Numerical modeling on the tendency of collision between the Pamir—west Kunlun tectonic system and the west Tienshan one

Category Tectonic & Seismotectonic
Group GSI.IR
Location International Geological Congress,oslo 2008
Author Qiu, Zhuli; Li, Haibing; Si, Jialiang; Pan, Jiawei
Holding Date 03 September 2008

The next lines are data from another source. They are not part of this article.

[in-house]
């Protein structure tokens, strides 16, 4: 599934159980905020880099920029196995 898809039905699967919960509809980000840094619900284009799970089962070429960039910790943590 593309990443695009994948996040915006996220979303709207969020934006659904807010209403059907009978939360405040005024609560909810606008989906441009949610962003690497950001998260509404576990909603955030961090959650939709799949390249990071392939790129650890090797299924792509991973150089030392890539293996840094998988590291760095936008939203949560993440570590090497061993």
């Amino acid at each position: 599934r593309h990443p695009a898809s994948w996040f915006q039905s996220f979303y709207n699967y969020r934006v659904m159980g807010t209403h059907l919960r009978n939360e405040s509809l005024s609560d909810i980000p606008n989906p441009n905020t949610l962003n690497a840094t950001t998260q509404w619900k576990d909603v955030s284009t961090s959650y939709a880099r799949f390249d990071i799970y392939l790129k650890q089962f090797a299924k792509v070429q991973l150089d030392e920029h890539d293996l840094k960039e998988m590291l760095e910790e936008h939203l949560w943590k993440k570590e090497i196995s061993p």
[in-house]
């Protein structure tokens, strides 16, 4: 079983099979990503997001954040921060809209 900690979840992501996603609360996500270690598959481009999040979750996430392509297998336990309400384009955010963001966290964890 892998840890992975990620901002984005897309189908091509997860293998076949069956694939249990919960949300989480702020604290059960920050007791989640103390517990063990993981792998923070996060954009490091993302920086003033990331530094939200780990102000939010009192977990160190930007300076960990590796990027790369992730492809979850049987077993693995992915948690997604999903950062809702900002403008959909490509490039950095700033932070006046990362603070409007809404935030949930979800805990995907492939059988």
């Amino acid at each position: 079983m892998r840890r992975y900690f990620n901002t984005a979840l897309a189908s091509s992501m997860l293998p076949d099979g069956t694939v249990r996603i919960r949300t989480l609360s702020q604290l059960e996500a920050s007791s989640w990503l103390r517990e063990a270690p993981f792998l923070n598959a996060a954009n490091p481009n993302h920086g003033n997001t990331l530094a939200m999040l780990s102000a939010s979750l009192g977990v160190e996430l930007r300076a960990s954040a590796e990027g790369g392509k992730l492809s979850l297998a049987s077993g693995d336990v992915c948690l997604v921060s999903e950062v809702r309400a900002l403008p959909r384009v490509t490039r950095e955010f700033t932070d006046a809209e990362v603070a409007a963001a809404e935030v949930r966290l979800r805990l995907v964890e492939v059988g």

Since the collision between the Indian plate and the Eurasian plate about 55Ma ago, the intensive intercontinental convergence has formed the huge deformation domain between the Qinghai-Tibet Plateau and middle Asia. As an instance, The Tienshan deformation domain is the remote effect of this collision, whose western part has collided into the Pamir-west Kunlun tectonic zone, northwest of the Qinghai-Tibet Plateau, and has formed a sophisticated geologic body and unique geomorphic features. Studies of individual geologic processes, such as shortening or uplifting rate, of the southwest Tienshan, the Tarim Basian, and the Pamir-West Kunlun mountains are drawing more and more attentions from all over the world. Unfortunately, most of the efforts are within several sections and are lack of prediction of future geologic and tectonic processes. Furthermore, the interaction among these geologic bodies is seldom reported. So, an issue is put forward to us that numerical modeling of discrete parts of southwest Tienshan, the Tarim Basin, the Pamir-west Kunlun geologies, influences of the geologies on each other, and the future evolution of this zone—the collision between the west Tienshan system and the Pamir—west Kunlun system—should be discussed in detail. To do so, we are applying various theories and new technologies. The primary steps follow bellow: first, determining foreland thrusting of southwest Tienshan and west Kunlun over the Tarim basin by detailed researches of tectonic deformations, accretionary strata, and dating of young geologic bodies; then deducing directions and values of several paleotectonic stress fields of different time since Cenozoic with the help of structural feature analyses and Kaiser effect theory; and at last, finding out the rule of changes of paleotectonic stress fields and, combined with finite element theory (a numerical modeling method) and GIS software, applying it to the prediction of future stress fields, thus relief evolution, deformation mode and quantities, and collision tendency of the discussed zone.